Gentle but firm is the key to this one. Starting from seedling stage, gently twist the stem in opposite directions. Continue up the branch every 5cm or so and repeat once a week. Remember the aim is to simulate extreme flexing for the plant, not put pressure on the root system or damage the outer protective layer.
One issue with crimping is that if you have a lot of plants which you’ve topped (meristem tip pruning) to create multiple stems, this is going to be very time consuming … you can simulate the same effect to a lesser extent by making sure you have a fan aimed at the plants stems. This is what creates stronger cambian tissue in nature (well wind, rather than a fan!)
So what is supercopping? And how do you do it?
Combine stressing at cellular level with breaking the vertical apical dominance through horizontal training and the end result is, quite simply, more marijuana bud.
Supercropping is simply combining methods of training. Pick the techniques which seem best to you …
OK so that’s the theory, how does it work in practice? Here’s what we’ve done for super-cropping.
- We broke absolute apical dominance by topping the plants after around 2-3 weeks of vegetative growth. This encouraged 3 main stems to develop instead of one.
- Knuckling. (if anyone knows a better name for this I’d be grateful!)
If LST uses weights or ties and SCROGing involves a screen and weaving plants, knuckling uses the repair abilities of the cambian layer to make the plant make its own support structure. All work on the principle of breaking vertical growth dominance. (and if you skipped the botany lesson above, you’ll have to go back and read it if you want to know why)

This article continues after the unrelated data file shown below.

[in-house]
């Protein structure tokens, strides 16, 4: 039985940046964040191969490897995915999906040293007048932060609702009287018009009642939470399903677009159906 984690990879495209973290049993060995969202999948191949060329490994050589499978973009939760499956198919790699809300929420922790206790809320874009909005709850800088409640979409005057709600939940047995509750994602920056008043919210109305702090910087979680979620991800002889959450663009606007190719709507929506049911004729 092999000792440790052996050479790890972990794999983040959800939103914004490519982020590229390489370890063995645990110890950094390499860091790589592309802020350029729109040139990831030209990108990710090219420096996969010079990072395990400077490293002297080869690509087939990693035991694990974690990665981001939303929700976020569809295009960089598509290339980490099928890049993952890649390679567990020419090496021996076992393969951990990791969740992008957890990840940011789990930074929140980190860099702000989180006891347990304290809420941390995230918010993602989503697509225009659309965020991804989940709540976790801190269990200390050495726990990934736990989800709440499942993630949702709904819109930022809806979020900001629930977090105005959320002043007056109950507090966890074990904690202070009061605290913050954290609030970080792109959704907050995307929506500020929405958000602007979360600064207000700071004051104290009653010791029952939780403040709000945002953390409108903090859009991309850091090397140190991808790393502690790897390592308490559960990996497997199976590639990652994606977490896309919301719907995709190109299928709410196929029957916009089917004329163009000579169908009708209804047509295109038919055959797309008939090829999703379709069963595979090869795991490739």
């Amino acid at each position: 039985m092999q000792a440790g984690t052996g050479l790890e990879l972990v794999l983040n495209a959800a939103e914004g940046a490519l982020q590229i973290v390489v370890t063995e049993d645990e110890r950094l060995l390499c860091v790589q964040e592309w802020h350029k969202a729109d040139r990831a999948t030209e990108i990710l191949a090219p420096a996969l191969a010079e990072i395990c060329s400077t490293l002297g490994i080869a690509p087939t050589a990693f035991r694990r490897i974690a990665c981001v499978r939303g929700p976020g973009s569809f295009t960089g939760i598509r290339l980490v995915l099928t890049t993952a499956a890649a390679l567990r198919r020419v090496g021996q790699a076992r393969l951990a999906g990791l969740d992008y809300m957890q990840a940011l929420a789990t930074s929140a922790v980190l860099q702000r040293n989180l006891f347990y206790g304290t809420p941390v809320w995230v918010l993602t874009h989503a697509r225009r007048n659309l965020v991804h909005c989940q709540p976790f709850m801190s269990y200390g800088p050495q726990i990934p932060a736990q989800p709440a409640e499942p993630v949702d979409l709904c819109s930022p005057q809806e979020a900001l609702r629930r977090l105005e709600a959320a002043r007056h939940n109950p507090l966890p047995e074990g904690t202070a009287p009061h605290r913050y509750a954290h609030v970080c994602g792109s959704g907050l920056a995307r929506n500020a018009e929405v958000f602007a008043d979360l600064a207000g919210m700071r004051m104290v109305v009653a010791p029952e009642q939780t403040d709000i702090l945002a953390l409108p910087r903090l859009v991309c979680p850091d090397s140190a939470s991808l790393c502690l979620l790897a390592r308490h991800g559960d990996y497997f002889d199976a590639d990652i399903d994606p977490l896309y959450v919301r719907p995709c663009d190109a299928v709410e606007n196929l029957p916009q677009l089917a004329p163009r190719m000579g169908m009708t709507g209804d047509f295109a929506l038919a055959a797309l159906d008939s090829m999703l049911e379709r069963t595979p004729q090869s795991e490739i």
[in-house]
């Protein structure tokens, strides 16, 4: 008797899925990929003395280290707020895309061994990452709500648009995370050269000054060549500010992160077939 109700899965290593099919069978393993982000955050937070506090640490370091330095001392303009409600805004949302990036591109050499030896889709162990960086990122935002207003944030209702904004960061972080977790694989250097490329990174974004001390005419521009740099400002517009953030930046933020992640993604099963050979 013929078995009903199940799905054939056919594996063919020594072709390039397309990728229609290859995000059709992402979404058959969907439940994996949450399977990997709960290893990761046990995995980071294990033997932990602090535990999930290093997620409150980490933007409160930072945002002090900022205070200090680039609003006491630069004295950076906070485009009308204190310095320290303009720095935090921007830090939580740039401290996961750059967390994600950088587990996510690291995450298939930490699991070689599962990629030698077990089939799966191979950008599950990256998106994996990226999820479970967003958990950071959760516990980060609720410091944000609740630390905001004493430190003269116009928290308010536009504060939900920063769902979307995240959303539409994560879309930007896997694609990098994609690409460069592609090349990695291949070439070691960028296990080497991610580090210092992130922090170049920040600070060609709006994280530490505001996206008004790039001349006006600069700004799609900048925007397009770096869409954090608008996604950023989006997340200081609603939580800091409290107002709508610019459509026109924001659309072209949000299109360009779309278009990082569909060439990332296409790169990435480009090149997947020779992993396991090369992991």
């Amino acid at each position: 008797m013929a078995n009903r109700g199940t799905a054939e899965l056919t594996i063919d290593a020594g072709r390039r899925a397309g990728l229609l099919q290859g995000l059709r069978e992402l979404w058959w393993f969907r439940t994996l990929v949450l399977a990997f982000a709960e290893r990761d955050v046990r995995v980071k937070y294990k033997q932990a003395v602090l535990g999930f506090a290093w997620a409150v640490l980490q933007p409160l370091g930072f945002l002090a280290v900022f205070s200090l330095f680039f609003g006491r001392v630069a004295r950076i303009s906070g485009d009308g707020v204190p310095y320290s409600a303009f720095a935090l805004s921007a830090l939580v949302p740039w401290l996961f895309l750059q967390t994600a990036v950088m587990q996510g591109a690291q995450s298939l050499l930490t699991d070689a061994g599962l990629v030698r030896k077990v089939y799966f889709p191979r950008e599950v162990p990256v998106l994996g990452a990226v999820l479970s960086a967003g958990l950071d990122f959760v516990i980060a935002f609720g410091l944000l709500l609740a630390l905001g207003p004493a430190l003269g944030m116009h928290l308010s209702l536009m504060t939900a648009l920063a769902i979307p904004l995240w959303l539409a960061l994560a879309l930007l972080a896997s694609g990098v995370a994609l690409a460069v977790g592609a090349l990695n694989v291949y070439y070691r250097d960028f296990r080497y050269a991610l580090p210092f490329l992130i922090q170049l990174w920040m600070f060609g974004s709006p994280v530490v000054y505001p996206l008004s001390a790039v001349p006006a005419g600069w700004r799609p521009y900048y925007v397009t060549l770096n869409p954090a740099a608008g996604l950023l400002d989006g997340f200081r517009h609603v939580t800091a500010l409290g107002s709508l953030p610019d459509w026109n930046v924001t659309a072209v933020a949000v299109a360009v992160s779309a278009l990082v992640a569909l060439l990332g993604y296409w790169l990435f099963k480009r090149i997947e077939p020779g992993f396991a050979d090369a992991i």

But you have to be brave to create knuckling. With one hand support the lower stem. With the other, bend the stem into a right angle until you feel the inner core snap. (Yes you read that right). Try not to tear the outer protective layer (this will take longer to heal) but if you do, splint with cloth or even gaffer tape.
We did this 5 weeks into vegetative growth. This photo taken a few weeks later shows the formed knuckle and increased stem width after the bend.
These white widows have been grown in pots, in a coco-perlite mix. Moveability is key for watering, and I knew they would need to be transported before end of flowering so couldn’t tie or scrog them. Knuckling has induced horizontal training without any external support structure:
The 3 thick stems now spread horizontally and there are innumerate sideshoots growing vertically. When put into flower, each of these sideshoots will form their own colas.
Now we’ve exaggerated this whole process for the purpose of writing this article. The white widows have been left in vegetative growth for a long 14 weeks, which you wouldn’t normally do with an indoor marijuana plant. It does show you however how its possible to get one hundred heads on an outdoor cannabis crop – and keep the plant neat, tidy & just a little less noticeable ….
The technique we’ve described doesn’t need such a long veg stage nor such big marijuana plants though … it will even work on autoflowering cannabis, which has virtually no vegetative stage at all. What we have noticed though is that the process needs to be done before flowers start. After flowering begins to set, any kind of stress will delay flowering whilst the plant attends to damage done by the techniques. But I guess that goes without saying really.
What we need now is a photo of the finished plant once its flowered … hang tight for an update, or follow Heavy Ds grow!
Here we go, a super stinky auto thats been knuckled heavily to reduce its height. This pure sativa based auto grows BIG BIG BIG and isnt normally recommended for an indoor grow. However its been grown under a Fero LED Adjustable indoors and its turned out great!
This plant is a monster! It takes up a 1.5m by 1.2m square area and stands at 80cm. It has its own self-supporting scrog effect thanks to the knuckling, and has survived moving house in the back of a van fine!